Do you know what a feral child is? Most of us don’t because we grew up in civilization. Feral children are kids that grew up outside of society. Many times they are abandoned; sometimes they are runaways; and other times they are locked in their rooms for years. Either way, the linguistic and cognitive development of the children tends to be stunted, with some never learning a language. These are 25 Crazy True Cases Of Feral Children In History.
Marie-Angélique Memmie Le Blanc
Originally from French Wisconsin (yes, Wisconsin was part of France back then), Marie was brought to France but then escaped into the woods of Provence. She lived in the wild for 10 years until she was 19. The unique part of her case was that she supposedly learned to read and write as an adult.
Also known as Steve of the Marsh, he was found near a marsh by two Hungarian fishermen in 1749. The local governor brought Hany to his castle and tried to raise him, but the child eventually ran away back into the wild.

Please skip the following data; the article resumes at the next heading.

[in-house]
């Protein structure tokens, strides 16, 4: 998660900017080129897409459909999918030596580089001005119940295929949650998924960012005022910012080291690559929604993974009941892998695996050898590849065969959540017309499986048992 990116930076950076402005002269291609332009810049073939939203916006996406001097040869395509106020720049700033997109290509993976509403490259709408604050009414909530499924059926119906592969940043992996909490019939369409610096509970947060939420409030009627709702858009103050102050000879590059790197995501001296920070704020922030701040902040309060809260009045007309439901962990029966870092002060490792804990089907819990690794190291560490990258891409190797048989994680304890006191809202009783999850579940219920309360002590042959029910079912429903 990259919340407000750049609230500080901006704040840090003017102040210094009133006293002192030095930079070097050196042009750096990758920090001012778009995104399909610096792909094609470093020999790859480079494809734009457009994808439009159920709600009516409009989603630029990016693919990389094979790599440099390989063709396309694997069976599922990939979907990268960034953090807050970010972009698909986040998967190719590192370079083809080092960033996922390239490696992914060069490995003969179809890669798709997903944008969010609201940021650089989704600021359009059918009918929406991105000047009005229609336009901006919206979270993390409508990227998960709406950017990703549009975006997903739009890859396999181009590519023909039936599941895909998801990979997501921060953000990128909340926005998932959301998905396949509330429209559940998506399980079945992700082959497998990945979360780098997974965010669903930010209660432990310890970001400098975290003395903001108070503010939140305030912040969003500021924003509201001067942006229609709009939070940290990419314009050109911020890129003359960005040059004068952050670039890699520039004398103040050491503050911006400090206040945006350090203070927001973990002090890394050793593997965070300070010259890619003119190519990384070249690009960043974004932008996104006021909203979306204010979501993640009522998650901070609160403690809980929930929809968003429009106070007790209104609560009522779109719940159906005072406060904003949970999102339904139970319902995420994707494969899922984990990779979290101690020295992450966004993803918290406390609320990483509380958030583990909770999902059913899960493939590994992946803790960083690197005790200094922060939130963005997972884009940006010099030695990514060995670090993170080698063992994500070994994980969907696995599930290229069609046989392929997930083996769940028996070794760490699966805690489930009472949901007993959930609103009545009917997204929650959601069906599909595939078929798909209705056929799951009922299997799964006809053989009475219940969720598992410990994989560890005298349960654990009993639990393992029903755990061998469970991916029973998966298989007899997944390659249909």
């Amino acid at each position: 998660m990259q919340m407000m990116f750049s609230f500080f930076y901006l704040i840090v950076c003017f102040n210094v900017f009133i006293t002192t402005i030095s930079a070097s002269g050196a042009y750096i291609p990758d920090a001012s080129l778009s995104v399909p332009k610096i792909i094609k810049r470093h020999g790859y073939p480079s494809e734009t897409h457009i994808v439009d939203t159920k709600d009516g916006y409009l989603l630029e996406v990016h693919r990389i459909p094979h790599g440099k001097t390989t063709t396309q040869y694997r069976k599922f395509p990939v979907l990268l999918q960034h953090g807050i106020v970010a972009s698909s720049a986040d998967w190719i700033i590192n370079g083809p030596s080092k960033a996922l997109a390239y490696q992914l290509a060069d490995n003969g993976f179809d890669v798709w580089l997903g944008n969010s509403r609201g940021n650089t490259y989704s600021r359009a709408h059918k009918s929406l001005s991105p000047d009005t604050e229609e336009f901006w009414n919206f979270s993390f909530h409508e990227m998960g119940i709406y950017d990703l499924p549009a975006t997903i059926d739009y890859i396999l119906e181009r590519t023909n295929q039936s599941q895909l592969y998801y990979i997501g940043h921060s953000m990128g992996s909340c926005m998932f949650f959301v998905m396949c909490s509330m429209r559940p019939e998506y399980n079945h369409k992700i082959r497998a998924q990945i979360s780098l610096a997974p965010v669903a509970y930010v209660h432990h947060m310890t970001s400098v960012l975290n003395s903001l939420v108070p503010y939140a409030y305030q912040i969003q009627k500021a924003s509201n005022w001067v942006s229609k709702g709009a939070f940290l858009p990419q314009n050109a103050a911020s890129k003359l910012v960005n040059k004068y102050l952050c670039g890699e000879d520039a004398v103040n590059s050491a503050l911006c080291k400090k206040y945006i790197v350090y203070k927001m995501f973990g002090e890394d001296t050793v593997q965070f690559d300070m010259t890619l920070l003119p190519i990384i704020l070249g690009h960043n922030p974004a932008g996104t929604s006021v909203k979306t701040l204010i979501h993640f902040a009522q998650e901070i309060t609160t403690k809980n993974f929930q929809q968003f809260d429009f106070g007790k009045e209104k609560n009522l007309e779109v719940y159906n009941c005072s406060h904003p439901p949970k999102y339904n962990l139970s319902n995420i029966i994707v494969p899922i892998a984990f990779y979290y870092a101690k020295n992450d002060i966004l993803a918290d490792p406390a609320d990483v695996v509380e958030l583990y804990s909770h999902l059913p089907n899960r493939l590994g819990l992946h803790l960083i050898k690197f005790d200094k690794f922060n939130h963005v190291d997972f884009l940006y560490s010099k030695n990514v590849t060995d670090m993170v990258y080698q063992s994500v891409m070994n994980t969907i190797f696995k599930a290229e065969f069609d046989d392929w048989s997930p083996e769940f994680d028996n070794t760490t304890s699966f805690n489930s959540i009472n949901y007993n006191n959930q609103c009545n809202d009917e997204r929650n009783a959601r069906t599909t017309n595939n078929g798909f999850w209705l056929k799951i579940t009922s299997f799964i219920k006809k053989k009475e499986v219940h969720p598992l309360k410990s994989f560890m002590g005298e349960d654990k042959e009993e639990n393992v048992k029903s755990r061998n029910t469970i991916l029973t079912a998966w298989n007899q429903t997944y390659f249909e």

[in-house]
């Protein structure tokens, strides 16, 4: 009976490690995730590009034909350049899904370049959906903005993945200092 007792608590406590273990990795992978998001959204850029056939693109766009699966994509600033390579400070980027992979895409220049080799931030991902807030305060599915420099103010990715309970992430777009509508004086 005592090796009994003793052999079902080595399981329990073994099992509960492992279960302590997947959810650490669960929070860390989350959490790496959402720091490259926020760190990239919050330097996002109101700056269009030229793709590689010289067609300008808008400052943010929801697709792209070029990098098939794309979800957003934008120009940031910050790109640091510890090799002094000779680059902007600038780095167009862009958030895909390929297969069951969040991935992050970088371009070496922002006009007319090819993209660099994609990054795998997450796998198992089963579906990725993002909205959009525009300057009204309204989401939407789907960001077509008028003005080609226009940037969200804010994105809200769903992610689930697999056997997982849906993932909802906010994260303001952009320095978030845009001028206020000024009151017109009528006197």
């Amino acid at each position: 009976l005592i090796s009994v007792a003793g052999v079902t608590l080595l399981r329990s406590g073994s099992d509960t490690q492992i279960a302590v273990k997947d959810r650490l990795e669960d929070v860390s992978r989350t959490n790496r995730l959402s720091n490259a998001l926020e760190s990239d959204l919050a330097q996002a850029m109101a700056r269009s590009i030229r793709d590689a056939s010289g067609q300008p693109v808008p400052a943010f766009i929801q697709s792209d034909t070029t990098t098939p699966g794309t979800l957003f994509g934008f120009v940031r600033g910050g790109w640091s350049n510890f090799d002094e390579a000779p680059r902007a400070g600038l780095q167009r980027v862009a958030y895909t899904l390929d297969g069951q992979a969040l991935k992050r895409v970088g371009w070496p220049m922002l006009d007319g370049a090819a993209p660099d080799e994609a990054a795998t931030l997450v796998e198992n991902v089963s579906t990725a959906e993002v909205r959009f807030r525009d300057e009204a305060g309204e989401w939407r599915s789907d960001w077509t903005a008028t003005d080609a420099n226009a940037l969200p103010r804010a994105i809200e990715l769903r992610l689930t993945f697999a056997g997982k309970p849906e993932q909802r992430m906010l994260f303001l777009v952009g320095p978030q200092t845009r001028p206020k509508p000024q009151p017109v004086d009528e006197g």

Because Sujit had cerebral palsy, his father kept him under the house with the chickens. When he was found, he could only make clucking noises. He was known in the media as the “Chicken boy of Fiji.”
The Lobo Wolf Girl of Devil's River
A feral child who has made it into Texas folklore, she was captured in 1846 but then later escaped. She was last spotted in 1852 at the age of 17.
Also known as the “Russian bird boy,” Vanya was kept in his room by his mother with only birds to keep him company. When he was found in 2008, he would only chirp and flap his arms.
A Colombian born British woman, Marina claims to have spent most of her childhood alone in the jungle with a band of capuchin monkeys following a botched kidnapping in 1954.
Also known as the “ostrich boy”, Hadara was lost by his parents in the Sahara at two years old until he was rescued 10 years later. He eventually married and had kids.
Daniel the Andes Goat Boy
His name says it all. Daniel was found in 1990 in Peru after having lived with mountain goats for 8 years.